Godfather Politics – 4/19/2013 – Tad Cronn
After two days of debate this week, the House passed CISPA, the Cyber Intelligence Sharing and Protection Act, by a vote of 288-127, with 18 abstaining. The legislation would allow the federal government to engage private sector firms — think Google — in the business of monitoring your emails, postings and user data for nebulous “threat information” which would then be shared “voluntarily” without need for any sort of warrant.
The IRS and other federal agencies already have policies in place stating their belief that they are allowed to waltz through your data anytime they please, so CISPA seems primarily crafted to protect the Facebooks, Twitters, Yahoos, Sprints and other electronic communications businesses from legal reprisals.
All of this data will go into one big federal system — probably the one built by the National Security Agency in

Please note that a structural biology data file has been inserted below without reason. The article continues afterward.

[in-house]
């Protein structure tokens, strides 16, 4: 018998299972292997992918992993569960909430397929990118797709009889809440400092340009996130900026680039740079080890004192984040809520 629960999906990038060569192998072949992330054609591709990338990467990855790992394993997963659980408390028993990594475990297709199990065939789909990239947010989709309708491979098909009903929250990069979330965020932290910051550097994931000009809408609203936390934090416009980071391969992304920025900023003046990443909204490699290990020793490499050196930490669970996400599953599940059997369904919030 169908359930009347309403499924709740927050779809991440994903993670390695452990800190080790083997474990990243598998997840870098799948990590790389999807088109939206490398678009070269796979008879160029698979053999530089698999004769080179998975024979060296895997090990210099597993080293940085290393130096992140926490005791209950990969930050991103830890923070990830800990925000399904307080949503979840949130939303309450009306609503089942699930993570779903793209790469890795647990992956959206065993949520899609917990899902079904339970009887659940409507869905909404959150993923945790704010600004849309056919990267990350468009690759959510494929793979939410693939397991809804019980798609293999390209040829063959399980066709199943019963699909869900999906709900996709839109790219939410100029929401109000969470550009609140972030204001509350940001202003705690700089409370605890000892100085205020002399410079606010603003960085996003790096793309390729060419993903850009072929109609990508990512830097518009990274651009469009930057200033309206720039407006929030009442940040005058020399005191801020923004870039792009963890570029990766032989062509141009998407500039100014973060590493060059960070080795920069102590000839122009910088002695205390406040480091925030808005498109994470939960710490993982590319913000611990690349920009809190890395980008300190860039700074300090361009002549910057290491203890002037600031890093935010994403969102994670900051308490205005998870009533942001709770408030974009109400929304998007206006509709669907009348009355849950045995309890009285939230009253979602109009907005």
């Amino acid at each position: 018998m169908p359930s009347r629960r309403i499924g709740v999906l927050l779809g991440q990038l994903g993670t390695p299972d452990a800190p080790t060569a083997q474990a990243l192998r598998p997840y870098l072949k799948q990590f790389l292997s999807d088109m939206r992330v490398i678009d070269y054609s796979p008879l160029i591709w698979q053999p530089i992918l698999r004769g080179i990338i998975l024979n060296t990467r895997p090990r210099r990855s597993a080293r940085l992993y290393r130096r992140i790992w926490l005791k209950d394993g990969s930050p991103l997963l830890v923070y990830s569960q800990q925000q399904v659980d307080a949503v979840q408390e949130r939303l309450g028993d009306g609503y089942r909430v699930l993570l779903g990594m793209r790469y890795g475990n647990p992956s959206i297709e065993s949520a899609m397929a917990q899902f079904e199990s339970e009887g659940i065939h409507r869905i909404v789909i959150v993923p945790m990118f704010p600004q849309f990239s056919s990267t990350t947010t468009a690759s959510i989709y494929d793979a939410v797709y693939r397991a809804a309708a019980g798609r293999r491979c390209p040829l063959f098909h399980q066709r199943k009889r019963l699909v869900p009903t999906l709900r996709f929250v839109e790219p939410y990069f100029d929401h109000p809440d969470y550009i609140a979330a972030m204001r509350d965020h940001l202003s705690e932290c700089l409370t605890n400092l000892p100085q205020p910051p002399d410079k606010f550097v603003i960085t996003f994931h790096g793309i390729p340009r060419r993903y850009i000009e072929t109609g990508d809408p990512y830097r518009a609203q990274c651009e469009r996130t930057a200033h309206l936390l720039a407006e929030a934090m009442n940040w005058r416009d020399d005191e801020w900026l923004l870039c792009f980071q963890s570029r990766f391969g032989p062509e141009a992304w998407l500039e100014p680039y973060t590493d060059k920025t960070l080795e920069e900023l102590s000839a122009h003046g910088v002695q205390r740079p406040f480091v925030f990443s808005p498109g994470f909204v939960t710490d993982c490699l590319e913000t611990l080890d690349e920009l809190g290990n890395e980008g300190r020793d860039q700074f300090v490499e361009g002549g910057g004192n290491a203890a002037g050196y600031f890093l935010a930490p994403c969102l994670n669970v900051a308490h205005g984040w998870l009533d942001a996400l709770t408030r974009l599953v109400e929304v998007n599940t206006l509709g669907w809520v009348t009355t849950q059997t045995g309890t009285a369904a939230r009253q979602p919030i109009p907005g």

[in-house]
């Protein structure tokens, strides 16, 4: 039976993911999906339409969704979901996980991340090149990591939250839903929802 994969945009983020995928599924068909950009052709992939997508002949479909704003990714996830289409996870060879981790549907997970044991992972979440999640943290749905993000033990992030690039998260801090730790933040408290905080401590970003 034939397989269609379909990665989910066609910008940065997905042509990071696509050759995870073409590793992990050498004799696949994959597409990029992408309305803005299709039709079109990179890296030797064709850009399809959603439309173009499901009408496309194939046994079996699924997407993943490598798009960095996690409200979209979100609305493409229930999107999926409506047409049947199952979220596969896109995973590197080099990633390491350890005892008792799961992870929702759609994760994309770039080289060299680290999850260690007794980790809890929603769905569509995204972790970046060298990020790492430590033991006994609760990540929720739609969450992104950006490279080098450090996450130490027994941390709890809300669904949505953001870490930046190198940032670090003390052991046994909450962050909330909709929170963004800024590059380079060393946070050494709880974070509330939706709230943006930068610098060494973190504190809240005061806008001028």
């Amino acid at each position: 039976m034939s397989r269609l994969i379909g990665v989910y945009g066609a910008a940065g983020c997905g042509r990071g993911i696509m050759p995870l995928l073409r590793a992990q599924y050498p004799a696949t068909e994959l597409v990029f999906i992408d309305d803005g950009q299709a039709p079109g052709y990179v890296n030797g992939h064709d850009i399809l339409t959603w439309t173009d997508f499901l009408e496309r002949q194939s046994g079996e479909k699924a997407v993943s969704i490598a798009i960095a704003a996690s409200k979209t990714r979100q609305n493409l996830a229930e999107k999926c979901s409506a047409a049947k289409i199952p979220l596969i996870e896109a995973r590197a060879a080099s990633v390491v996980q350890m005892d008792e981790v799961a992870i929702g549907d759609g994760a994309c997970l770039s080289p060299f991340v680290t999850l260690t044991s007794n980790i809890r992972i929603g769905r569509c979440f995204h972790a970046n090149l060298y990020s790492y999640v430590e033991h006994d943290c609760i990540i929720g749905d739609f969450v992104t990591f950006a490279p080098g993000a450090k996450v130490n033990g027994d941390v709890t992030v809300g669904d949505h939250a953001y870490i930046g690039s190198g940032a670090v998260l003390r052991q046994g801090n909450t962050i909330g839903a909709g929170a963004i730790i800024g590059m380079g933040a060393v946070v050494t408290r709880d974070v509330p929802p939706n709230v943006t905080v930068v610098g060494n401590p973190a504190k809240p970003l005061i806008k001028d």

— and be shared across networks that will search for correlations. Salt Lake City
CISPA also would amend the National Security Act to allow the feds to share classified information with entities and individuals who do not have a security clearance.
The Fourth Amendment restricts (or used to restrict) what the federal government can do in criminal investigations: “THE RIGHT OF THE PEOPLE TO BE SECURE IN THEIR PERSONS, HOUSES, PAPERS, AND EFFECTS, AGAINST UNREASONABLE SEARCHES AND SEIZURES, SHALL NOT BE VIOLATED, AND NO WARRANTS SHALL ISSUE, BUT UPON PROBABLE CAUSE, SUPPORTED BY OATH OR AFFIRMATION, AND PARTICULARLY DESCRIBING THE PLACE TO BE SEARCHED, AND THE PERSONS OR THINGS TO BE SEIZED.”
What it does not protect you from is private companies that you’ve entrusted with your information mining that data for their own purposes. CISPA lets the feds get around the Fourth Amendment by engaging private firms and individuals to do their dirty work.
These firms and the government are allowed under CISPA to cooperate in this data exchange for purposes of ill-defined “cybersecurity.”
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